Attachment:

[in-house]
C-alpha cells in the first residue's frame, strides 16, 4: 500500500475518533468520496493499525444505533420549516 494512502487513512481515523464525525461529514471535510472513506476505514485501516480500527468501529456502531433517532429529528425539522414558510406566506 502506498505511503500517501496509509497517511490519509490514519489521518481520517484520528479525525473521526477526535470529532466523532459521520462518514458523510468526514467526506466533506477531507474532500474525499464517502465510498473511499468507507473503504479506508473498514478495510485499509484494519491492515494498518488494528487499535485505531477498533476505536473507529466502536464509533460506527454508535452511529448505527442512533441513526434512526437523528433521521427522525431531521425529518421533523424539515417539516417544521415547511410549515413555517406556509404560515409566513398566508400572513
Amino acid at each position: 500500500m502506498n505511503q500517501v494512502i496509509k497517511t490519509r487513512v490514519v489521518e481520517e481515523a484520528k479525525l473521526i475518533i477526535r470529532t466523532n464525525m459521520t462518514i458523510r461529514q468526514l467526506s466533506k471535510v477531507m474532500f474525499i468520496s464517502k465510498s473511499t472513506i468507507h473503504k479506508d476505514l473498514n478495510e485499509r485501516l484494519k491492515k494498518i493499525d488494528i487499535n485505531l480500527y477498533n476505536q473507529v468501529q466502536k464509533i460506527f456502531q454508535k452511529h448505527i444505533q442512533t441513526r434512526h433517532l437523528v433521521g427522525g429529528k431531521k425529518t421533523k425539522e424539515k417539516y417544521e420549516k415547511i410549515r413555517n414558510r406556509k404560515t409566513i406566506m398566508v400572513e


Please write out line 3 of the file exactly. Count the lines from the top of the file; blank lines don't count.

Amino acid at each position: 500500500m502506498n505511503q500517501v494512502i496509509k497517511t490519509r487513512v490514519v489521518e481520517e481515523a484520528k479525525l473521526i475518533i477526535r470529532t466523532n464525525m459521520t462518514i458523510r461529514q468526514l467526506s466533506k471535510v477531507m474532500f474525499i468520496s464517502k465510498s473511499t472513506i468507507h473503504k479506508d476505514l473498514n478495510e485499509r485501516l484494519k491492515k494498518i493499525d488494528i487499535n485505531l480500527y477498533n476505536q473507529v468501529q466502536k464509533i460506527f456502531q454508535k452511529h448505527i444505533q442512533t441513526r434512526h433517532l437523528v433521521g427522525g429529528k431531521k425529518t421533523k425539522e424539515k417539516y417544521e420549516k415547511i410549515r413555517n414558510r406556509k404560515t409566513i406566506m398566508v400572513e